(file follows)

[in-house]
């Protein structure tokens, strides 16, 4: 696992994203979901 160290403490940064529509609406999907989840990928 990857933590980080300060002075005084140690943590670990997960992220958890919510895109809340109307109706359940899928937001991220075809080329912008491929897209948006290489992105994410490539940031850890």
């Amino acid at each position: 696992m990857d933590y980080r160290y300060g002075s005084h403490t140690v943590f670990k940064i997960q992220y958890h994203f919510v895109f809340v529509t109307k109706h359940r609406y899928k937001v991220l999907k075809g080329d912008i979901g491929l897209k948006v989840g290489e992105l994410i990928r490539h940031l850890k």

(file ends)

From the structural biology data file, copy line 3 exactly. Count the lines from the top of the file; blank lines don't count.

């Amino acid at each position: 696992m990857d933590y980080r160290y300060g002075s005084h403490t140690v943590f670990k940064i997960q992220y958890h994203f919510v895109f809340v529509t109307k109706h359940r609406y899928k937001v991220l999907k075809g080329d912008i979901g491929l897209k948006v989840g290489e992105l994410i990928r490539h940031l850890k």